Advertisement

Feds: Self-described 'incel' plotted mass shooting of women at Ohio university, had machine gun

By January 2020, agents found he drafted a document called, "Isolated," signing it as "your hopeful friend and murderer."

Advertisement

Federal investigators said a man has been arrested and charged with an attempted hate crime after allegedly plotting a mass shooting of women at a university in Ohio and having a machine gun.

They said he was released after serving time for a conviction in Highland County, Ohio, and now, he is charged federally.

Federal agents said the man wrote a manifesto saying he would slaughter women.

They told sister station WLWT he was arrested at a halfway house on Wednesday.

The feds said the case against Tres Genco, 21, started in 2019.

They said Genco identifies as "Incel," part of an online community of mostly men who advocate violence against women believing they're unjustly denied sex or romance.

A federal indictment showed between January and August 2019, Genco purchased tactical gloves, a bulletproof vest, a hoodie bearing the word "Revenge," cargo pants, a bowie knife and a skull face mask, as well as a rifle, two Glock 17 magazines, a 9mm Glock 17 clip and a holster clip.

The document alleges Genco wrote a manifesto in August 2019 called, "A Hideous Symphony" and said he'd "slaughter" out of hatred, jealousy and revenge.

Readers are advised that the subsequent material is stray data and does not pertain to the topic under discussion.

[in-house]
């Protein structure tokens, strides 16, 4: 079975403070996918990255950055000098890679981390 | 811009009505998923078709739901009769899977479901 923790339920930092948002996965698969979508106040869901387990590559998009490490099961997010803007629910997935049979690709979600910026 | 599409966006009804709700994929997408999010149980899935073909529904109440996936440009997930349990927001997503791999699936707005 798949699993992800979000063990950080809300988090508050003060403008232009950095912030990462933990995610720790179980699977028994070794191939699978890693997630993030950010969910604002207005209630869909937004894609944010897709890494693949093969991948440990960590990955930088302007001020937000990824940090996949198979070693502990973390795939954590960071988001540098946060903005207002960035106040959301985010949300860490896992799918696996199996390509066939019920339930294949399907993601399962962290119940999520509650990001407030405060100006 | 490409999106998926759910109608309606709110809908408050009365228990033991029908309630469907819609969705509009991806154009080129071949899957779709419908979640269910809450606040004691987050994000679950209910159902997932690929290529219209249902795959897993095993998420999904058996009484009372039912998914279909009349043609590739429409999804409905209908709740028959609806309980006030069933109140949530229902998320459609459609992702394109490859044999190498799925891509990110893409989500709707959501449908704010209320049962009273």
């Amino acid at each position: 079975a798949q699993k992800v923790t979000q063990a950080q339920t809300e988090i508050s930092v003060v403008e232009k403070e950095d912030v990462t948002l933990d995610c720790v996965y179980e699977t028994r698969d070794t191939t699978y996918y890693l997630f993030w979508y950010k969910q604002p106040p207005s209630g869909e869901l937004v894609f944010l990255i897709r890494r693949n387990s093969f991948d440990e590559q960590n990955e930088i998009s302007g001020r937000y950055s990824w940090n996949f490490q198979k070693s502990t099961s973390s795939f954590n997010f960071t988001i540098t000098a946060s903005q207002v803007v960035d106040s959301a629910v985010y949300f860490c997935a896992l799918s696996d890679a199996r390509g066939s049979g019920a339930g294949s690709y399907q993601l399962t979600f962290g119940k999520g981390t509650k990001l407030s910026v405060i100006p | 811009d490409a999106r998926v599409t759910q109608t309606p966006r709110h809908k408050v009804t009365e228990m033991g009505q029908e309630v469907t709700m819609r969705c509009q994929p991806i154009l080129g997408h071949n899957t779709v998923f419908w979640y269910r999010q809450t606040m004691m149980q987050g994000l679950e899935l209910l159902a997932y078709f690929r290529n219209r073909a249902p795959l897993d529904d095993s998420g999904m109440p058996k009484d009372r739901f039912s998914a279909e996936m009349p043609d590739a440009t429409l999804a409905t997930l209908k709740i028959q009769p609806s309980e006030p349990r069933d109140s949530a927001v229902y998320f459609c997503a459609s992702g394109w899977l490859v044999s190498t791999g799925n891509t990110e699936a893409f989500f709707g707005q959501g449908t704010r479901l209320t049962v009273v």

Investigators found he researched sororities, referenced "OSU" and a huge kill count.

Agents said Genco posted online that he sprayed orange juice on women like a man named Elliot Rodger, a self-identified "Incel." In 2014, Rodger killed six people and hurt 14 others outside of a sorority house at the University of California in Santa Barbara, federal officials said.

From August 2019 to December 2019, agents said Genco went to Army basic training in Georgia but was discharged for performance and conduct.

By January 2020, agents found he drafted a document called, "Isolated," signing it as "your hopeful friend and murderer."

They said he conducted surveillance on a university.

Documents show in March 2020, Genco researched scanner codes for Columbus police and university police.

A day later, Highland County deputies were called to his home where they said he locked himself in a bedroom with a gun but eventually gave up.

ATF experts found the rifle and handgun he possessed worked as machine guns.

Genco was convicted in Highland County Court in October 2020 for making terroristic threats.

He was sentenced to 17 months in jail, but credited 224 days, according to online records.

In January 2021, it appears he was given the "OK" for transitional control, out of jail.

Highland County investigators said they called the FBI about the case, leading to these new charges.

Genco is charged with attempting to commit a hate crime and illegally possessing a machine gun.

Federal officials said the machine gun charge could mean up to 10 years in prison, while the hate crime charge could mean life in prison.

Genco is now listed as booked in the Butler County Jail.